The report makes four recommendations in response to what it views as gross missteps by the WHO and as punishment for China’s actions. Besides calling for the resignation of Tedros and the re-admittance of Taiwan to the WHO as an observer state, the report calls for strengthening International Health Regulations on the reporting of threatening diseases. House GOP members further said the WHO must “fix the deficiencies outlined by the Administration, adopt the recommendations of this report through internal action where possible, and make preparations for improvements and reforms that need to be ratified by the World Health Assembly at its next meeting or emergency session.”
- China’s Xi swipes at U.S. for acting like ‘boss of the world’. The Chinese president took a veiled swipe at the U.S. in a strongly worded speech, saying no country should “be allowed to do whatever it likes and be the hegemon, bully or boss of the world.” Pushing for developing countries to have a greater role in world affairs, Xi said the United Nations could be “more balanced” and called for the “international order underpinned by international law,” the official Xinhua News Agency reported, citing remarks made at a meeting commemorating the world body’s 75th anniversary. He said countries must not be “lorded over by those who wave a strong fist at others.”
- A court in Beijing sentenced a critic of President Xi Jinping to 18 years in prison on charges of alleged corruption. Ren Zhiqiang, a property tycoon, went missing in March after calling Xi “a bare naked clown” in an essay critical of his response to Covid-19. China has been criticized for using corruption charges to silence dissenters.
- U.S./China Phase 1 tracker: China’s purchases of U.S. goods. Link.
— Coronavirus update:
- Summary: Global cases of Covid-19 are now at 31,337,352 with 965,064 deaths, according to data compiled by the Center for Systems Science and Engineering (CSSE) at Johns Hopkins University (JHU). The U.S. case count is at 6,857,967 with 199,884 deaths.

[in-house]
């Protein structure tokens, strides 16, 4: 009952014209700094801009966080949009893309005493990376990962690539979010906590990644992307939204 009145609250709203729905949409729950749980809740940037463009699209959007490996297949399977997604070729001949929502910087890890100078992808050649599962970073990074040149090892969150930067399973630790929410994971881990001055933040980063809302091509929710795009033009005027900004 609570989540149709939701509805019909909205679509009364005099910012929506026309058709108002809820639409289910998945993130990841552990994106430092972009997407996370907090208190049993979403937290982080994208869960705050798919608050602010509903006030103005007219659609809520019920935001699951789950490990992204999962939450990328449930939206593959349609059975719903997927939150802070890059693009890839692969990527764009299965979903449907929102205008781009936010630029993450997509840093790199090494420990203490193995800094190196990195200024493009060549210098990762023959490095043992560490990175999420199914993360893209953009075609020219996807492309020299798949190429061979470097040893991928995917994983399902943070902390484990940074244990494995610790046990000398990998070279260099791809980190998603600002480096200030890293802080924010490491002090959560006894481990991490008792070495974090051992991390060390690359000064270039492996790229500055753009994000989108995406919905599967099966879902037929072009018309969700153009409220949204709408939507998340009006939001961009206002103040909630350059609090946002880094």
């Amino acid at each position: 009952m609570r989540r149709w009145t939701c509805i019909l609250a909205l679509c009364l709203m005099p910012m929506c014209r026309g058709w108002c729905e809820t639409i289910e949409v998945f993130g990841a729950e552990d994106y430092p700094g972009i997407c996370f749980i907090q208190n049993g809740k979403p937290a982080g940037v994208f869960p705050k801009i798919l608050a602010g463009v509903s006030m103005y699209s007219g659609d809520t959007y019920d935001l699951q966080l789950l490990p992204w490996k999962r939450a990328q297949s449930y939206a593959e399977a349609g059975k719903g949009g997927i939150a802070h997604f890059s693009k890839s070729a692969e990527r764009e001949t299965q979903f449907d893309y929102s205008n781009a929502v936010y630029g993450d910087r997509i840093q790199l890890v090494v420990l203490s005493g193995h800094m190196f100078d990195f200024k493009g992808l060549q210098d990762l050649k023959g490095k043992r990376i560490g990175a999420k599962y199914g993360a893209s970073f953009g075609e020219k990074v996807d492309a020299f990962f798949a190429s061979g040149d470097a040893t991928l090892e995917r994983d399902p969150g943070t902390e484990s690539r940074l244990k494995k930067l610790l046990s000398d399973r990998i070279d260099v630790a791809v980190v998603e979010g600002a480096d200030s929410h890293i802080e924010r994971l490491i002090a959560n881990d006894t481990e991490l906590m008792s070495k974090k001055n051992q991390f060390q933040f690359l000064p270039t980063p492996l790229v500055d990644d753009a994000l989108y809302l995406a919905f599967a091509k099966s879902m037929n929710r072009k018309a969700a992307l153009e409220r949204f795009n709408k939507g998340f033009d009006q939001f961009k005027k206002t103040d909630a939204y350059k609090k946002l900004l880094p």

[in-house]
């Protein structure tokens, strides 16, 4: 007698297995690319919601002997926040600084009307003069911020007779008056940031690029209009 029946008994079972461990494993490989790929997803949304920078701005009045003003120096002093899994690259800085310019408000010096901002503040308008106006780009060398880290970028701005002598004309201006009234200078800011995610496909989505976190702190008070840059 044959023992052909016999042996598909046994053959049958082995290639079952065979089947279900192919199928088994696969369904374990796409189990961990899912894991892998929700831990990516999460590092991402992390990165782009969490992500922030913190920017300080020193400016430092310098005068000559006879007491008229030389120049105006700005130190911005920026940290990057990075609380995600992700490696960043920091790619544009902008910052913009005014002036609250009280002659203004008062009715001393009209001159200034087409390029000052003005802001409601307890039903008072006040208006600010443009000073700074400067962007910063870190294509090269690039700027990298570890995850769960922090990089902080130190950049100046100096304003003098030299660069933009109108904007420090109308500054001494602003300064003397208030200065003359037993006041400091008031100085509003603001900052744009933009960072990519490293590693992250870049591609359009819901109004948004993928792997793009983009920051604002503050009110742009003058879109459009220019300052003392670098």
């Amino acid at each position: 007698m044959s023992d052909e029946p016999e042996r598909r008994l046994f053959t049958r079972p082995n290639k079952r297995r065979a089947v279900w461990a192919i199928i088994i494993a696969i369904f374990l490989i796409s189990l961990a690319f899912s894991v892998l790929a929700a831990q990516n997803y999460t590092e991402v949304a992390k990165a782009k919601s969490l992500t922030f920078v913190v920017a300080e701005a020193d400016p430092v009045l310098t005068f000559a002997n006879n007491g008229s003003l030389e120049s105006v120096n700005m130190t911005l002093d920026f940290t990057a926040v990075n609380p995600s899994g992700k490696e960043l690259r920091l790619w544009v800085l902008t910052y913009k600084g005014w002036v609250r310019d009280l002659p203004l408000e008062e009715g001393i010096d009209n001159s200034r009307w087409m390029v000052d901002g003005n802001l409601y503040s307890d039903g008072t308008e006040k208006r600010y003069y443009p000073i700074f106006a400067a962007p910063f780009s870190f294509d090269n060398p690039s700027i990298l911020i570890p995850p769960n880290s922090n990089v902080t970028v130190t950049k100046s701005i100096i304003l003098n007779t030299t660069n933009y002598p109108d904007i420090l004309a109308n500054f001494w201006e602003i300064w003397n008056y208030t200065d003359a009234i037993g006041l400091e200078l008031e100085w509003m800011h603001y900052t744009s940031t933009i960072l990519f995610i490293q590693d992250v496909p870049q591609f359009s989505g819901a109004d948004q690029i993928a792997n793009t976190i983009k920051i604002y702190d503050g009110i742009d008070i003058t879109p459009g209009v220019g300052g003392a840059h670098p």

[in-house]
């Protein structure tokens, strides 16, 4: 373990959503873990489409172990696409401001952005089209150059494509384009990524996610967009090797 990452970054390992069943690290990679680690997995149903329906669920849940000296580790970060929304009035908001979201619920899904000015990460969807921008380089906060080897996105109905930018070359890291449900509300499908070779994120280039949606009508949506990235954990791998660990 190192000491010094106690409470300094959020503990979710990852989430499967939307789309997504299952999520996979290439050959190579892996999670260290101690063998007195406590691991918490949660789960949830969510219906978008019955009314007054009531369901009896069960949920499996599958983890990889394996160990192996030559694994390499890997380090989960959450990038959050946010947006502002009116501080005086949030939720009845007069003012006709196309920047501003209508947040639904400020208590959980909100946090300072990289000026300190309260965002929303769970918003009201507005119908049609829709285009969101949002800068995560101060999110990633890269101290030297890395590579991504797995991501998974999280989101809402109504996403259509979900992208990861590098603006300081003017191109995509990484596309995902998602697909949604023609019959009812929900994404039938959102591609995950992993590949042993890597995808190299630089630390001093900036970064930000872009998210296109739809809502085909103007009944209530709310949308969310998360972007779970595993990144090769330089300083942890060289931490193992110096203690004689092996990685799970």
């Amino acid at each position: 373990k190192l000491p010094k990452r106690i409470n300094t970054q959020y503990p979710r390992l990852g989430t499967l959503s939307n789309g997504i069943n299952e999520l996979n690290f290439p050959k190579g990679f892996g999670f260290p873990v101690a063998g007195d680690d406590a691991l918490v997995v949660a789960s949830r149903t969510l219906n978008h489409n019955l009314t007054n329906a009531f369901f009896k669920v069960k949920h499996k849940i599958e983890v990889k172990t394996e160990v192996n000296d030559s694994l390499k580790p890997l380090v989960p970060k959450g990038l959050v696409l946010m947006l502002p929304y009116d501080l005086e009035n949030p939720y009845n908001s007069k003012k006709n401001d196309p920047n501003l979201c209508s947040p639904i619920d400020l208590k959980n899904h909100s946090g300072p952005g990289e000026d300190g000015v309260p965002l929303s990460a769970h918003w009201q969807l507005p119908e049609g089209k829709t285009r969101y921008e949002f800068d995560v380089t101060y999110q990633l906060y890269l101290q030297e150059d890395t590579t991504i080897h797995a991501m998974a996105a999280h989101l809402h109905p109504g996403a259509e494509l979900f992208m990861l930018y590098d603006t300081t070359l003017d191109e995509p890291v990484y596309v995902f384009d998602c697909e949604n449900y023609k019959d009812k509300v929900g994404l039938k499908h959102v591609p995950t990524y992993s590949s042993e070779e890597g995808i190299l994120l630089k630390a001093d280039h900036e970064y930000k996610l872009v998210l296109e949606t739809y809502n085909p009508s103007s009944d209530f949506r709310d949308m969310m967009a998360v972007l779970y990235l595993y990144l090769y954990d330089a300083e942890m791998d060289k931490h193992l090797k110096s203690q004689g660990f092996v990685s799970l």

Link to Covid Case Tracker
Link to Our World in Data
- Fears of a second wave of Covid-19 ricocheted across the globe. The British government’s chief scientific adviser warned the country could see as many as 50,000 new cases a day by mid-October and in a policy reversal Boris Johnson, the prime minister, was set to encourage people to work from home if possible. Keir Starmer, the opposition Labor party leader warned in a speech that a second lockdown would be “a sign of government failure, not an act of God.”
POLITICS & ELECTIONS
— 2020 Presidential Election Interactive Map
— The Green Papers
— Real Clear Politics
— Presidential debates: Scheduled to occur Sept. 29, Oct. 15 and Oct. 22.
— VP debate: Scheduled for Oct. 7.
— Days until election
- Senate confirmation of new Supreme Court justice by Nov. 3 difficult, but tight deadlines have been done before. The Senate would have to move unusually quickly for this chamber to confirm Trump’s planned replacement before Nov. 3. Only two times since 1975 have senators been able to confirm a Supreme Court nominee in less time. The late John Paul Stevens’ confirmation in 1975 took 19 days, while former Justice Sandra Day O’Connor saw 33 days elapse from when she was nominated until a Senate vote in 1981. John Roberts was confirmed in 24 days.
The Senate is out of session for Yom Kippur next Monday and Tuesday, leaving fewer than 25 business days before Election Day to vet any nominee, conduct hearings and hold committee and floor votes. Observers note that Republicans could, in theory, hold a vote by late the week of Oct. 19 or early the next.
- Trump is moving toward nominating Amy Coney Barrett to replace Ginsburg on the Supreme Court, according to reports, despite the president saying he’s considering as many as five candidates, with Trump saying he would announce his candidate Friday or Saturday. Trump privately met at the White House on Monday with Barrett of the United States Court of Appeals for the Seventh Circuit in Chicago. The president spent much of the day with her and later told associates that he liked her, according to reports. Another potential candidate is Judge Barbara Lagoa of the 11th Circuit. She is a Cuban-American from Florida, a critical state for the president’s re-election chances.
Trump told reporters that he had narrowed the list to five women, but the other three identified by the people informed about the process were seen as long shots: Kate Todd, a deputy White House counsel, and Judges Allison Jones Rushing of the Fourth Circuit and Joan L. Larsen of the Sixth Circuit.
- Sen. Lindsey Graham (R-S.C.), the Judiciary Committee chairman, says Republicans have the votes to confirm the president’s choice before the Nov. 3 election, though it will still be a challenge. “We’ve got the votes to confirm Justice Ginsburg’s replacement before the election,” Graham said Monday night on Fox News. “We’re going to move forward in the committee; we’re going to report the nomination out of the committee to the floor of the United States Senate so we can vote before the election.” In a letter to Democrats on Monday, Graham made no attempt to argue that he was being consistent or following a nonpartisan principle, but instead said he reversed himself in retaliation for the Democrats’ treatment of Justice Brett M. Kavanaugh when he was confirmed in 2018 and because Republicans have the power to proceed. “I am certain if the shoe were on the other foot, you would do the same,” Graham wrote.